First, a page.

United States District Court, D. Arizona
A. TEILBORG SENIOR UNITED STATES DISTRICT JUDGE.
before the Court is Plaintiff Anthony Camboni's Motion to
Vacate.(Doc. 60). The motion was filed in response
to this Court's August 15, 2016, Order dismissing
Plaintiff's claims and entering judgment in favor of
Defendants. Having considered Plaintiff's filing,
the Court now rules on the motion.
from judgment may be sought under either Federal Rule of
Civil Procedure 59(e) or 60(b). Plaintiff's motion,
titled “Respectful Notice of Void Judgment, ”
does not set forth which Rule he moves under. The Court must
construe a motion to reconsider a judgment based on the type
of relief that is requested by the movant. Miller v.
Transamerican Press, Inc., 709 F.2d 524, 527
(9th Cir.1983). The rule under which a movant advances for
relief is not determinative. Sea Ranch Ass'n
v. California Coastal Zone Conservation
Comm'ns, 537 F.2d 1058, 1061 (9th Cir.
post-judgment motion that seeks substantive change to a
court's decision is properly addressed under Fed.R.Civ.P.
59(e). The Rule's drafters intended Rule 59(e) to
“mak[e] clear that the district court possesses the
power to rectify its own mistakes in the period immediately
following the entry of judgment.” Maxwell v.
Sherman, 2016 U.S. Dist. LEXIS 61852, at *3 (E.D. Cal.
May 9, 2016) (quoting White v. New Hampshire
Dep't of Employment Sec., 455 U.S. 445, 450
(1982)). Given that Plaintiff's motion clearly alleges
that the Court erred substantively in dismissing the action,
and was filed within twenty-eight days of judgment being
entered, Plaintiff's motion for post-judgment relief is
properly addressed under Rule 59(e).
Rule 59(e) permits a district court to reconsider and amend a
previous order, the rule offers an ‘extraordinary
remedy, to be used sparingly in the interests of finality and
conservation of judicial resources.'” Kona
Enters. v. Estate of Bishop, 229 F.3d 877, 890 (9th Cir.
2000) (citation omitted). “[A] motion for
reconsideration should not be granted, absent highly unusual
circumstances, unless the district court is presented with
newly discovered evidence, committed clear error, or if there
is an intervening change in the controlling law.”
Id. (quoting 389 Orange Street Partners,
179 F.3d 656, 665 (9th Cir. 1999)). “A Rule 59(e)
motion may not be used to raise arguments or present
evidence for the first time when they could reasonably have
been raised earlier in the litigation.” Id.
(emphasis in original).
has not brought to the Court's attention any newly
discovered evidence or change in the intervening law, and
thus Plaintiff's motion rests on the theory that the
Court committed clear error in granting Defendants'
motions to dismiss. Kona Enters., 229 F.3d at 890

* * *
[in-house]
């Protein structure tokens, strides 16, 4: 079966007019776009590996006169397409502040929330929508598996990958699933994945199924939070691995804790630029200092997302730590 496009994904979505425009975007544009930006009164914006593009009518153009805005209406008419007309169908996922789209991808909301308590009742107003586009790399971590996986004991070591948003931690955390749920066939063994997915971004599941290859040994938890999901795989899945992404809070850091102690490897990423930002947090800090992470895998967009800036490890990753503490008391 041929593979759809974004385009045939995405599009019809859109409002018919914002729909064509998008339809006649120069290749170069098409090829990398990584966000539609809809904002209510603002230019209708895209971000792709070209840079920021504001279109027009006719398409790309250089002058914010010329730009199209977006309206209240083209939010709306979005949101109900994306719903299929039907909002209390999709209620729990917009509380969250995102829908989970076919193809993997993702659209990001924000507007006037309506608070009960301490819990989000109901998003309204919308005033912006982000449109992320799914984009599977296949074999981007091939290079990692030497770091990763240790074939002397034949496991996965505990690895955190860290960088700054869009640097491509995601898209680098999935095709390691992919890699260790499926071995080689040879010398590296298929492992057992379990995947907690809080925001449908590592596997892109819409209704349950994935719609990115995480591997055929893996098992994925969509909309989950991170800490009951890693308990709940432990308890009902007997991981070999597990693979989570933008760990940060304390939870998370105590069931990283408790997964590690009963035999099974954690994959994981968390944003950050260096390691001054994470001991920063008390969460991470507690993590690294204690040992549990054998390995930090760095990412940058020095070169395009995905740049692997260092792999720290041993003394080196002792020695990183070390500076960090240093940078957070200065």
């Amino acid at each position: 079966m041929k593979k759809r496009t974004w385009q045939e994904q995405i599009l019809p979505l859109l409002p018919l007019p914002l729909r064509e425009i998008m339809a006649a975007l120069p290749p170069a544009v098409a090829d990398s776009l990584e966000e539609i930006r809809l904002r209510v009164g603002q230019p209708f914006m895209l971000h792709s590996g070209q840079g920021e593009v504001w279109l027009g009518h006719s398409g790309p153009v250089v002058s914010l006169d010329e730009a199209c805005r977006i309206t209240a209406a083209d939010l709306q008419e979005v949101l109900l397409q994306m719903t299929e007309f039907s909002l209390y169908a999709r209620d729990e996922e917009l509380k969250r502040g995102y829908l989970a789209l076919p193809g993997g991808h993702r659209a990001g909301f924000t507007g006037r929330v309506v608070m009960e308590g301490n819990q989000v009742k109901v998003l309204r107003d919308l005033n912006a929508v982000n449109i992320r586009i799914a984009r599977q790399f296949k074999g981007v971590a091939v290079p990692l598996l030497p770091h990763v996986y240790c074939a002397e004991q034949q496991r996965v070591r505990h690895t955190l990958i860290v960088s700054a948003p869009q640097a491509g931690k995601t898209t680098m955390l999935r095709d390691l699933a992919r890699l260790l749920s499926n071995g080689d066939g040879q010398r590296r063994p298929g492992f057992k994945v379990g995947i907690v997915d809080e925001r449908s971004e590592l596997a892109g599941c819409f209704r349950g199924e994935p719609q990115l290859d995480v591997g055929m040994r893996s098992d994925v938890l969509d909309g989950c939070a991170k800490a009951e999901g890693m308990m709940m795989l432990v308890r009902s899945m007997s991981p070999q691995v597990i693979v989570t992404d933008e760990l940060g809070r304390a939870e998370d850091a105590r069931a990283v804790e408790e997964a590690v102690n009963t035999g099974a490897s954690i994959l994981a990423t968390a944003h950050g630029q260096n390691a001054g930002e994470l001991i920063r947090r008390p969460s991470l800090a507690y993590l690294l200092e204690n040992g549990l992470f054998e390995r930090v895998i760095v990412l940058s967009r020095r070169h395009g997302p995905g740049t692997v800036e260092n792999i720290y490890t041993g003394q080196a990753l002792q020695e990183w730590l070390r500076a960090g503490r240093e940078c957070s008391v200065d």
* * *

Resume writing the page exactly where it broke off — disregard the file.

(citation omitted). Plaintiff asserts that because this
Court's Order dismissing his case “did not result
from the respectfully demanded [j]ury [t]rial”
Plaintiff sought in the First Amended Complaint, Plaintiff is
“not bound” by the judgment. (Doc. 60 at 2).
Plaintiff elaborates on his position, arguing that by virtue
of paying a filing fee to the United States District Court
for the District of Arizona, he has “entered into a
contractual relationship” with this Court and must
receive a jury trial on the claims alleged in the First
Amended Complaint. (Id. at 3). Given Plaintiff's
status as a pro se litigant,  the Court reads this to argue
that the Court clearly erred in dismissing Plaintiff's
case prior to a verdict returned by the jury, and that the
Court must reconsider its prior order.
has not cited to any authority in the United States
Constitution, the Arizona Constitution, federal statutory
law, state statutory law, federal case law, or common law to
support his position that as a civil litigant, he is entitled
to a jury trial, regardless of the merits of his
claims. The Court is unaware of any such
authority, and is not persuaded by Plaintiff's argument.
The Court finds that it did not clearly err in dismissing the
First Amended Complaint and denying leave to amend, premised
on the reasoning set forth in the August 15, 2016, Order.
(Doc. 58). Plaintiff's motion for reconsideration, (Doc.
60), will be denied.
on the foregoing, IT IS ORDERED that
Plaintiff's Motion to Vacate, (Doc 60), is
 Plaintiff's motion is not fully
briefed. The Court finds, however, that further briefing will
not aid its decision regarding Plaintiff's argument that
he is entitled to a jury trial on the merits of his claims.
The Seventh Amendment does not preclude dismissing a case
where the claims lack merit or the granting of summary
judgment “where there is no genuine issue of material
fact.” Ch ...